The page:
Citation: Delfabbro, P., & King, D.L. (2020). ‘It’s concerning’, but is it your concern? Objectivity, advocacy and activism in gambling research. International Gambling Studies, DOI: 10.1080/14459795.2020.1791221

An examination of clinician responses to problem gambling in community mental health services [open access article]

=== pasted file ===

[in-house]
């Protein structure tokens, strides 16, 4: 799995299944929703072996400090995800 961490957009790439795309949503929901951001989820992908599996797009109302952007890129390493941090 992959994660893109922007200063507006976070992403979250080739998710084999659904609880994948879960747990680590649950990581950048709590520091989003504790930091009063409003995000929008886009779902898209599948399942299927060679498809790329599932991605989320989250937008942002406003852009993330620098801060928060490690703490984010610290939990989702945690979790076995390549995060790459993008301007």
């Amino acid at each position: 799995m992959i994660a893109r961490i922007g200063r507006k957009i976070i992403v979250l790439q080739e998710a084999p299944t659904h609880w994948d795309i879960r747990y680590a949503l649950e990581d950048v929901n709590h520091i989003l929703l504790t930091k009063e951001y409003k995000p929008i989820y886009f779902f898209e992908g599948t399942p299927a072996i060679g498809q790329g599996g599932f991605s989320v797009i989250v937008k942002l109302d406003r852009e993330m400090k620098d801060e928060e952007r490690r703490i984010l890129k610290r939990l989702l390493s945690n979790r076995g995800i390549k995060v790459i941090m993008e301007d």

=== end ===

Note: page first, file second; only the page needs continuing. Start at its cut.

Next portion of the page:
Abstract: Gambling problems commonly co-occur with other mental health problems. However, screening for problem gambling (PG) rarely takes place within mental health treatment settings. The aim of the current study was to examine the way in which mental health clinicians respond to PG issues. Participants (n = 281) were recruited from a range of mental health services in Victoria, Australia. The majority of clinicians reported that at least some of their caseload was affected by gambling problems. Clinicians displayed moderate levels of knowledge about the reciprocal impact of gambling problems and mental health but had limited knowledge of screening tools to detect PG. Whilst 77% reported that they screened for PG, only 16% did so “often” or “always” and few expressed confidence in their ability to treat PG. However, only 12.5% reported receiving previous training in PG, and those that had, reported higher levels of knowledge about gambling in the context of mental illness, more positive attitudes about responding to gambling issues, and more confidence in detecting/screening for PG. In conclusion, the findings highlight the need to upskill mental health clinicians so they can better identify and manage PG and point towards opportunities for enhanced integrated working with gambling services. Link to the article